Media: Things we like


We loved the tabloid story about an actor playing the Disney character Tigger being suspended after allegedly punching a 14-year-old boy at the Disney World Florida theme park. We also like the fact that the boy hit him back and that the lad's father said: "Everyone apologised but Tigger. He won't be a man, get out of the costume and apologise." The Sun's coverage came complete with a video of "Tigger turning nasty" at


Mel Gibson might not be the best of company after a few beers, but his latest directorial offering is excellent. He has followed The Passion of the Christ with another subtitled epic, this time set in the turbulent final days of the once-great Mayan civilization. The film is harsh and features extreme violence, but there's a strong story at its heart and it looks amazing on the screen.


If like us, you wait until birthdays and special occasions to replenish your sock supply or just never find the time to buy a new pair, a new online service could provide a neat solution. provides a personal sock subscription service. Sign up to its virtual butler service and you'll receive a fresh supply of socks every six months. The sock service also makes a nice gift idea. With twice-yearly deliveries it's the gift that keeps on giving.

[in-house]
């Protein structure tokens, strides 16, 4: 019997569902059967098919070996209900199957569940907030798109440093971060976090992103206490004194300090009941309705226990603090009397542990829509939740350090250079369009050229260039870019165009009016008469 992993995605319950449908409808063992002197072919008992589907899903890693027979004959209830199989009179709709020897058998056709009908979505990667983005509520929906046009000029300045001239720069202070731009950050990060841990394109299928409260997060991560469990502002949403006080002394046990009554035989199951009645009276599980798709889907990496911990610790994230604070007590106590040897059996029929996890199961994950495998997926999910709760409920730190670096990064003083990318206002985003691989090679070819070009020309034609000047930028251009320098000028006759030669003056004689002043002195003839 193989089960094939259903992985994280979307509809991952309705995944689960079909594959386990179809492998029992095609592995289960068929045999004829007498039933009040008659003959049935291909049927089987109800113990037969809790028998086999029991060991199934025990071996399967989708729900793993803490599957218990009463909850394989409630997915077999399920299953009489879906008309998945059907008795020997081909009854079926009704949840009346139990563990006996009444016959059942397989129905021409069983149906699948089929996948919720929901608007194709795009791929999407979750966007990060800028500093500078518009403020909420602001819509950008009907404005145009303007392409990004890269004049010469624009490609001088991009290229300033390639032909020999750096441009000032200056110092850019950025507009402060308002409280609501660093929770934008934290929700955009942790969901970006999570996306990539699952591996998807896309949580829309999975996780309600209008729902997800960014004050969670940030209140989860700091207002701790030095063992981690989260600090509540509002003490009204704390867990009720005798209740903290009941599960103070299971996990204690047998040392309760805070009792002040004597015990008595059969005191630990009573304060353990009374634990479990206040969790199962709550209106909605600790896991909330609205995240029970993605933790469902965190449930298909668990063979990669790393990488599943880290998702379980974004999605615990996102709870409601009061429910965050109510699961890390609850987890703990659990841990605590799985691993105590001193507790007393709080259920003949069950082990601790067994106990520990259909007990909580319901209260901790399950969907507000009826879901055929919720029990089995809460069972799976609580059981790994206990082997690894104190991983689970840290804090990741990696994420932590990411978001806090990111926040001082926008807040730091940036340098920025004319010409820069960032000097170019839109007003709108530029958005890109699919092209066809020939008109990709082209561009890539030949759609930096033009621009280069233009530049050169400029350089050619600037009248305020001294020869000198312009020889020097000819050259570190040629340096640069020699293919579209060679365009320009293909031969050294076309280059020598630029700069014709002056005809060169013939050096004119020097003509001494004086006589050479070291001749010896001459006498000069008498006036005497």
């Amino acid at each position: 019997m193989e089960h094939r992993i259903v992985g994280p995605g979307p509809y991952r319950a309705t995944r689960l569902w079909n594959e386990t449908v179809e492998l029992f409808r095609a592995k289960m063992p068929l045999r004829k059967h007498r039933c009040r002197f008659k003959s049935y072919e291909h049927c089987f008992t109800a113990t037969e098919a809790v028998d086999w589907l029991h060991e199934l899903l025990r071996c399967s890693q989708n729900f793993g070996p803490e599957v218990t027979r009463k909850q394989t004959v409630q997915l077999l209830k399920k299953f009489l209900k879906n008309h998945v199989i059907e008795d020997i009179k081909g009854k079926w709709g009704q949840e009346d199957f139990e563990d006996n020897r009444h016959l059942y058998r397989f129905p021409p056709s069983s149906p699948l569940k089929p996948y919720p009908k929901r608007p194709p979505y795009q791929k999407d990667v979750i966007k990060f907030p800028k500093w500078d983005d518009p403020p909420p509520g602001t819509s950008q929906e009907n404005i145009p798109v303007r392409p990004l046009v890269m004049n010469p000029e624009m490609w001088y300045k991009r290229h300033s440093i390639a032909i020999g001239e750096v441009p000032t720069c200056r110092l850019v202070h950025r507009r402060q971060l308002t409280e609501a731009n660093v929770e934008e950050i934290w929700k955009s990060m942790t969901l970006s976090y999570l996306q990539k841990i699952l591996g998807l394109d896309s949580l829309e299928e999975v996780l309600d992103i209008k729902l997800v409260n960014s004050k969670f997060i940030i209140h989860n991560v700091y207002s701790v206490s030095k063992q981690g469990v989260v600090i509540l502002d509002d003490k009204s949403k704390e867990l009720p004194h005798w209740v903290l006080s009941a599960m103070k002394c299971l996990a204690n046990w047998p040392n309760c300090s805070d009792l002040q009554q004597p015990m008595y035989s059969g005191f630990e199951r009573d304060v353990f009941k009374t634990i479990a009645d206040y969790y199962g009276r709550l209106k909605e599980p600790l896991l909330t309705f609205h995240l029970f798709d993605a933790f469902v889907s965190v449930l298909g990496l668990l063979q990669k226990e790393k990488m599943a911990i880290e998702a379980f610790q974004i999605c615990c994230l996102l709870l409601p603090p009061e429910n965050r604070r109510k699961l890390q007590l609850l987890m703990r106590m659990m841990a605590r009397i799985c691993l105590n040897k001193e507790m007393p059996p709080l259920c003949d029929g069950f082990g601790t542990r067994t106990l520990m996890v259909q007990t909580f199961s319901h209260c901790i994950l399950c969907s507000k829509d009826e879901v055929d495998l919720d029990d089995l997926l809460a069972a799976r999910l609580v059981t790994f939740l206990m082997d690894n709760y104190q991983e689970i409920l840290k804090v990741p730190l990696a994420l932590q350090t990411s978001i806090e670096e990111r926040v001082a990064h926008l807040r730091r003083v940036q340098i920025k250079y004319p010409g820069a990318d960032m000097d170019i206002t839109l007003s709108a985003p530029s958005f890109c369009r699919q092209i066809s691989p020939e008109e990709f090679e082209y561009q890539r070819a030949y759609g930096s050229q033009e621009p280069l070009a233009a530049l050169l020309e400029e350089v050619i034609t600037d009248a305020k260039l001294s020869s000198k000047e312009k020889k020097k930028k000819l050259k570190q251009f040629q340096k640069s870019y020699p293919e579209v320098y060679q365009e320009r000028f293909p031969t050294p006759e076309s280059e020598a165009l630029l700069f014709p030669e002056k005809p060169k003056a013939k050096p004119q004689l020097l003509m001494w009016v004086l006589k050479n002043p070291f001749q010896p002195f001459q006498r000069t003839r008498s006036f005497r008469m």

Forget the World's Strongest Man and the Sports Personality of the Year, the most hotly fought award of 2006 proved to be the Beard Liberation Front's Beard of the Year contest. The cricketer Monty Panesar made up for his disappointment at losing out to Zara Phillips as the BBC's favourite sports personality of last year by collecting the coveted best beard gong. He faced tough competition from the Cuban dictator Fidel Castro and the Archbishop of Canterbury, Rowan Williams. We were disappointed, however, not to see the renowned darts player Andy "the Viking" Fordham on the shortlist.



If you thought Channel 4 couldn't stretch bad taste any further, then check out the latest Celebrity Big Brother offering. The introduction of Jade Goody's family into the house may have been watched by 4.7 million viewers, but audiences felt compelled to switch over to the BBC's Just The Two of Us as the Goody's antics became increasingly tedious and stifled the fun in the house. The stunt might have paid off in creating publicity for Channel 4, but at what price when two of the more entertaining contestants - singer Donny Tourette and director Ken Russell - then walked out?